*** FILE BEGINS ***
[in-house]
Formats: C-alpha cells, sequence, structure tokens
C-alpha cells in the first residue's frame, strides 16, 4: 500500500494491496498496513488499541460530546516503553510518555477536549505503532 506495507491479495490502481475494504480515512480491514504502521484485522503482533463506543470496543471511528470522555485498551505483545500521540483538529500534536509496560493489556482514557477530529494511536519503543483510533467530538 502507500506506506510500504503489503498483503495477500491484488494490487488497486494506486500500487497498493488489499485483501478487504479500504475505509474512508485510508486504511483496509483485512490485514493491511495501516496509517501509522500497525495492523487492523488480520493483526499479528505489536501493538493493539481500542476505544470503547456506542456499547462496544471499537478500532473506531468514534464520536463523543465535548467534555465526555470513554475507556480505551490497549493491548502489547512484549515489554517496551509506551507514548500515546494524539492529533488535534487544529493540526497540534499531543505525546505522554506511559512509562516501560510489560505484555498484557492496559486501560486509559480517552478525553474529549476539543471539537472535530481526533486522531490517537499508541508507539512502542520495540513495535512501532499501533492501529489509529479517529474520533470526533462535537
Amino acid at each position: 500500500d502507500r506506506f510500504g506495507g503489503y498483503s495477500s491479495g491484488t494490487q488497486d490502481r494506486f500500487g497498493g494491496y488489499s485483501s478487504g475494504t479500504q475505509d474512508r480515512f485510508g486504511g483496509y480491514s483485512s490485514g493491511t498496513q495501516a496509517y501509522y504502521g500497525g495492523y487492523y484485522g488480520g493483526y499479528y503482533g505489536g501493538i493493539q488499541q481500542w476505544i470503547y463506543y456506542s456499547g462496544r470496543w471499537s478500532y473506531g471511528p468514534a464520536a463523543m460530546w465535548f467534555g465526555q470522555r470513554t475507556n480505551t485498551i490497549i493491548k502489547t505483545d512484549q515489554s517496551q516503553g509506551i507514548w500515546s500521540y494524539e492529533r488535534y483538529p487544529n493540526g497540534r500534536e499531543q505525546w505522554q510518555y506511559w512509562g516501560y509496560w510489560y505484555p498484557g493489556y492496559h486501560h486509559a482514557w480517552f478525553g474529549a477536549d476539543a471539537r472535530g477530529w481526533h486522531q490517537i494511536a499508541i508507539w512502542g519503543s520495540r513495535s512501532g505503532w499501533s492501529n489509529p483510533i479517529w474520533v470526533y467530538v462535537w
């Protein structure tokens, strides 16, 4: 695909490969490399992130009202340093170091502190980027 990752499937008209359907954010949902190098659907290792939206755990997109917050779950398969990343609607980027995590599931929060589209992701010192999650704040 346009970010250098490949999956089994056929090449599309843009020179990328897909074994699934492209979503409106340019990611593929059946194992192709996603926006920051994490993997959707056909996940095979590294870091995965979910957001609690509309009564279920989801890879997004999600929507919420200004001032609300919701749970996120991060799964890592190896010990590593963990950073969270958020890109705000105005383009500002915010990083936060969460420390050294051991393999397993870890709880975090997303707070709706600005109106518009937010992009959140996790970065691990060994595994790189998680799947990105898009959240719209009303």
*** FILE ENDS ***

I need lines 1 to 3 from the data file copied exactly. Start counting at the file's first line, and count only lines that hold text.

[in-house]
Formats: C-alpha cells, sequence, structure tokens
C-alpha cells in the first residue's frame, strides 16, 4: 500500500494491496498496513488499541460530546516503553510518555477536549505503532 506495507491479495490502481475494504480515512480491514504502521484485522503482533463506543470496543471511528470522555485498551505483545500521540483538529500534536509496560493489556482514557477530529494511536519503543483510533467530538 502507500506506506510500504503489503498483503495477500491484488494490487488497486494506486500500487497498493488489499485483501478487504479500504475505509474512508485510508486504511483496509483485512490485514493491511495501516496509517501509522500497525495492523487492523488480520493483526499479528505489536501493538493493539481500542476505544470503547456506542456499547462496544471499537478500532473506531468514534464520536463523543465535548467534555465526555470513554475507556480505551490497549493491548502489547512484549515489554517496551509506551507514548500515546494524539492529533488535534487544529493540526497540534499531543505525546505522554506511559512509562516501560510489560505484555498484557492496559486501560486509559480517552478525553474529549476539543471539537472535530481526533486522531490517537499508541508507539512502542520495540513495535512501532499501533492501529489509529479517529474520533470526533462535537